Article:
Normalisation calculation in fractionated LC-MS experiments

The goal of normalisation is to find a single scaling factor for each run in an experiment which compensates for different running conditions. Once these factors are calculated the normalised abundance is calculated from the raw abundance as:

a' = ks,f . a

where ks,f is the normalisation factor for the run which is fraction f of sample s.

In a fractionated experiment with S samples and F fractions there are S x F individual normalisation factors which need to be calculated.

k1,1  ⋯  kS,1
k1,F  ⋯  kS,F

If we express the individual normalisation factors as:

ks,f = kR(f),f . k's,f


R(f) is a sample chosen to be the normalisation reference within fraction f.

k's,f is the factor required to normalise sample s to sample R(f).

These k's,f normalisation factors are calculated by the within fraction normalisation performed during the first part of the workflow where each fraction is analysed as an individual experiment. By normalising within fractions the between fraction normalisation problem is reduced from calculating S x F run normalisation factors to calculating F between fraction normalisation factors:

kR(1),1 … kR(F),F

To calculate the between fraction normalisation factors we make use of a general property of proteomics data which is that peptide/protein abundances tend to be log normally distributed and so the logs of the peptide/protein abundances tend to be normally distributed.

Log normal and normal probability distribution functions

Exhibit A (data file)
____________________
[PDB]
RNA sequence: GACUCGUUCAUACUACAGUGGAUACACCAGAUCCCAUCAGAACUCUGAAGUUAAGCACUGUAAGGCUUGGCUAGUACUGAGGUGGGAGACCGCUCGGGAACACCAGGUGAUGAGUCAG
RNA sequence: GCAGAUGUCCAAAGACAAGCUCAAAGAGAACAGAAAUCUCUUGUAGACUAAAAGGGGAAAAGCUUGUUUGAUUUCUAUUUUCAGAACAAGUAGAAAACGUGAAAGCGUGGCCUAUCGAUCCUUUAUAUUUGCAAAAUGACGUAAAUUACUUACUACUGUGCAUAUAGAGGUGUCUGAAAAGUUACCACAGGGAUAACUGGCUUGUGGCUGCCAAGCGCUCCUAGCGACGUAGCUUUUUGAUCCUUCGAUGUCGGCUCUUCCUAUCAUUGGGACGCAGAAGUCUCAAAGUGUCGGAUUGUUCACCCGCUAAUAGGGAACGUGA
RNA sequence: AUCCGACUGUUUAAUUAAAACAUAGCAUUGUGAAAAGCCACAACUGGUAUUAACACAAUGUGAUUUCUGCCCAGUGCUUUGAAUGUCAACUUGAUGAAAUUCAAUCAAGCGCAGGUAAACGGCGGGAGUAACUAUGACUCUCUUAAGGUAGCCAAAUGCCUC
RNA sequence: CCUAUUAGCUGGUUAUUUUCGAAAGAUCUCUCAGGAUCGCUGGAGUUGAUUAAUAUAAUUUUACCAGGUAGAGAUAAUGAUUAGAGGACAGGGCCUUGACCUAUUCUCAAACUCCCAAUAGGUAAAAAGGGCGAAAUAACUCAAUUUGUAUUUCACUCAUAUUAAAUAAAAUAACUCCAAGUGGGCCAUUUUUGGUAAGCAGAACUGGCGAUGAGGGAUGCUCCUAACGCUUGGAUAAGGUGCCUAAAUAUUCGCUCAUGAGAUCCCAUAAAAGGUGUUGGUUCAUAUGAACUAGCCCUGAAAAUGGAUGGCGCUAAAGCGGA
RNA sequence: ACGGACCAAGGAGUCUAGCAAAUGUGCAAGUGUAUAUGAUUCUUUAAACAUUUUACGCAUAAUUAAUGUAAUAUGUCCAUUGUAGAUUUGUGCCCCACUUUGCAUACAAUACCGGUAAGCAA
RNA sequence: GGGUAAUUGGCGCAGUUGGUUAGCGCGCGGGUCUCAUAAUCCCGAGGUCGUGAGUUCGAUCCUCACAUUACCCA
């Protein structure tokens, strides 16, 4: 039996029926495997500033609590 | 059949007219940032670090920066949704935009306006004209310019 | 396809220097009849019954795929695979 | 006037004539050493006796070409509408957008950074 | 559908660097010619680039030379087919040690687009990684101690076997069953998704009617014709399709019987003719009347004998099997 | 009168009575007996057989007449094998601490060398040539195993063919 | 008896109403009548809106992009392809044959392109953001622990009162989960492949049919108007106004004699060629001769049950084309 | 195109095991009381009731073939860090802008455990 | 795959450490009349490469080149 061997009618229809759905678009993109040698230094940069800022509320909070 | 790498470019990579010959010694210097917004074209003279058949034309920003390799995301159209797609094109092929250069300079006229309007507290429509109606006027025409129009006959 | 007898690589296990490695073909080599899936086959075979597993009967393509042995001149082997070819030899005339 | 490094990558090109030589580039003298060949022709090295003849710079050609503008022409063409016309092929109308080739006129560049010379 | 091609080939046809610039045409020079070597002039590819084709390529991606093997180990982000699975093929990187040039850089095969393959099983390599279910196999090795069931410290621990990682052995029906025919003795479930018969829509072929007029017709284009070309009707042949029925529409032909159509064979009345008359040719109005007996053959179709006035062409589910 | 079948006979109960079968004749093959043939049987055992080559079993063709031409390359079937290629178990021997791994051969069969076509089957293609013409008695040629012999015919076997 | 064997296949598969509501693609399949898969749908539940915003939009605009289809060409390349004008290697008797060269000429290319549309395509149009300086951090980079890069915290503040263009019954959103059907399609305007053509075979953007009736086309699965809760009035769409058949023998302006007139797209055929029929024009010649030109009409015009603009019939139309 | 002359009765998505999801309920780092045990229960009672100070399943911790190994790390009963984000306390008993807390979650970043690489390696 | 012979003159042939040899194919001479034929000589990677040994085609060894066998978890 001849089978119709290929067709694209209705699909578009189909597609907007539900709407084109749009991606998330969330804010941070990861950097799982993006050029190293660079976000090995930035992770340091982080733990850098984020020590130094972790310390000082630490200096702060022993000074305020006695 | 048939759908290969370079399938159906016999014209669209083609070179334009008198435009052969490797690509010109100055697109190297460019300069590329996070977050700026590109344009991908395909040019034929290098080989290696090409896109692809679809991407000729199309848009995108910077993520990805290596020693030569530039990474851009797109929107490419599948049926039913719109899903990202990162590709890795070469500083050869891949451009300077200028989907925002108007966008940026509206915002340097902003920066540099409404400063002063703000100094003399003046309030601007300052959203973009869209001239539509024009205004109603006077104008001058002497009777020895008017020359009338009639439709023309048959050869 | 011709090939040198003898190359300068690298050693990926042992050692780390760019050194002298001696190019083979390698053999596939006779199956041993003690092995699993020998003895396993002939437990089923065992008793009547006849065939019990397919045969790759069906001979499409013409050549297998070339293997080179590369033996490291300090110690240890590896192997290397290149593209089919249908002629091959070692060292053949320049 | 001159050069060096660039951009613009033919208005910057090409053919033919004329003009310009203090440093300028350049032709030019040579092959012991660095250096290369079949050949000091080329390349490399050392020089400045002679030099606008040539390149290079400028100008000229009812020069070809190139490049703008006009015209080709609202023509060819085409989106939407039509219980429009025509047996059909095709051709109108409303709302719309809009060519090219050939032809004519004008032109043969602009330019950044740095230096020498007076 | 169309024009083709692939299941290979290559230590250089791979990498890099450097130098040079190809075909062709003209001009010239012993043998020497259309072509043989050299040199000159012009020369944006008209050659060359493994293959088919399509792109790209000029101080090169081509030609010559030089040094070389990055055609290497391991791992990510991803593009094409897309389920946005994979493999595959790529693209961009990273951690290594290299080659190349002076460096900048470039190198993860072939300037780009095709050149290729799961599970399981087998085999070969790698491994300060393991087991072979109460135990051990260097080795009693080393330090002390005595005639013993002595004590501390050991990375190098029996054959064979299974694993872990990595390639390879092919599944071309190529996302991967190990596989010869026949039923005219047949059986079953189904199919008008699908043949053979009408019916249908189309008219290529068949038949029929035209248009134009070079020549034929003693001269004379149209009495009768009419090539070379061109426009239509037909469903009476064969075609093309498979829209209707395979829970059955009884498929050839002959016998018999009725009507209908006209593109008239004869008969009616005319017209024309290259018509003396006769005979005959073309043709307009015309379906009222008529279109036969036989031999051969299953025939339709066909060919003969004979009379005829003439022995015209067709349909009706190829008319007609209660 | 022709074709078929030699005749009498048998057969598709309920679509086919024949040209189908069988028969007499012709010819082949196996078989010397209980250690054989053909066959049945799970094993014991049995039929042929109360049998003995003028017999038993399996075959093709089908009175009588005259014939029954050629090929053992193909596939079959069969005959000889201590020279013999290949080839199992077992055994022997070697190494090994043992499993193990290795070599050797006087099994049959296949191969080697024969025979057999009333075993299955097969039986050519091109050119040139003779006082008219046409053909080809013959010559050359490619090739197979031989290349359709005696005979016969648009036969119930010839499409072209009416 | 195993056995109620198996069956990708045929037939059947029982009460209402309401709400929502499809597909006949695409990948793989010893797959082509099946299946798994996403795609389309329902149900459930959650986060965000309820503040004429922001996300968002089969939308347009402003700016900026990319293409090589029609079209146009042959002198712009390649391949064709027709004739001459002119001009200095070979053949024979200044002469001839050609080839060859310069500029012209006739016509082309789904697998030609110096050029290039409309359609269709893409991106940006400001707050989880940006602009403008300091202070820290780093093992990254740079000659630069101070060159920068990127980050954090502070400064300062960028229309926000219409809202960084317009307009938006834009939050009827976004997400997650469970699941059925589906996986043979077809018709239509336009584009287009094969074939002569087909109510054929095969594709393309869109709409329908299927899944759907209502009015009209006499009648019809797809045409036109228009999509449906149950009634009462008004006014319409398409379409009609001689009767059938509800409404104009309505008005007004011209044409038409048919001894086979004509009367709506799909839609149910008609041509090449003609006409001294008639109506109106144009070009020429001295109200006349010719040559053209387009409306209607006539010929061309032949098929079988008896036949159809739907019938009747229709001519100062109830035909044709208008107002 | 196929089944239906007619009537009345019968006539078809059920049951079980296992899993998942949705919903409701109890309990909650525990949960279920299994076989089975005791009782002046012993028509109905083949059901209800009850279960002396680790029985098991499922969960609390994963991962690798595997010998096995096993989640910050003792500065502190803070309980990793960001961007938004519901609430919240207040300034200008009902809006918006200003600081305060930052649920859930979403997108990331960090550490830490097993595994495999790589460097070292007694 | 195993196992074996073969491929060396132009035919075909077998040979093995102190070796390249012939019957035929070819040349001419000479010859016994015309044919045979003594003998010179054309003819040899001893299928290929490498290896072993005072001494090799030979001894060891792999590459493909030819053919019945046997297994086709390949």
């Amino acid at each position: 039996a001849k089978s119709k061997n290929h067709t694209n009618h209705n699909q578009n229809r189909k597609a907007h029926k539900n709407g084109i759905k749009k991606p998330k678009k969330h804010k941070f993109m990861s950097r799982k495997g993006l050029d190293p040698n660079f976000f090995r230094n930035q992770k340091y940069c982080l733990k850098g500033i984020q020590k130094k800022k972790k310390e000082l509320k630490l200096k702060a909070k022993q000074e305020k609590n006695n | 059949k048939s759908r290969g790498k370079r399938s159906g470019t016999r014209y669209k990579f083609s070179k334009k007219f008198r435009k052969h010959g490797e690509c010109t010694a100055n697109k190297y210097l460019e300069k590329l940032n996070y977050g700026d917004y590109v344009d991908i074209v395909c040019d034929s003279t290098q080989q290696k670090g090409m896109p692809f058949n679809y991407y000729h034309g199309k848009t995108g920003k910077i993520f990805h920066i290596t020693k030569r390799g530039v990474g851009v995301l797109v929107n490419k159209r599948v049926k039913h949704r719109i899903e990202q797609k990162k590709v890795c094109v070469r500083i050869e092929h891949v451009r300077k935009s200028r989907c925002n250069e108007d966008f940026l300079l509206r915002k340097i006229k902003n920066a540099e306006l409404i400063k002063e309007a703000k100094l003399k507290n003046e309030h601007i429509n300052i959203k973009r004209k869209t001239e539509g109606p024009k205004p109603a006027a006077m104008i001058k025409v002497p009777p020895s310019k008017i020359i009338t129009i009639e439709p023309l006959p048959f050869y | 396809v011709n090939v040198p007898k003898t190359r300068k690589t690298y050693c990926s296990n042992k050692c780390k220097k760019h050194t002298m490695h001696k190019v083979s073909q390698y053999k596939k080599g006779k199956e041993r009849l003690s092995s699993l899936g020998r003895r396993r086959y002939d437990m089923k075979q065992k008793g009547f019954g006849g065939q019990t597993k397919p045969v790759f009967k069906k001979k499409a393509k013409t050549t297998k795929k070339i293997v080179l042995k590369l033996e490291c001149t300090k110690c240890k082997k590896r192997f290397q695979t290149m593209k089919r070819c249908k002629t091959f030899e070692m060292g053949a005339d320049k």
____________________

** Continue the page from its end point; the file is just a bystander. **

Probability density functions of log normal and normal distributions

This means that the peptide abundances within each sample fraction should follow the same log normal distribution of the sample it was split from. As we have already normalised within fractions, all abundances within one fraction should follow a single log normal distribution. We can therefore normalise between fractions by finding the factor which will align these distributions.

The first step is to step is to convert the data to be normally distributed by taking the log of all non-zero within fraction normalised abundances:

a'' = log(k's,f . a)

For each fraction we first use a median based technique to reject outliers (excessively large or small abundances) and then calculate the mean of the remaining values to give a set of mean log normalised abundances


Choosing the median mean log normalised (MMLNA) abundance as a target to normalise all fractions to, the individual between fraction normalisation factors are calculated as:

log(kR(f),f) = MMLNA - a''f

kR(f),f = 10MMLNA- a''f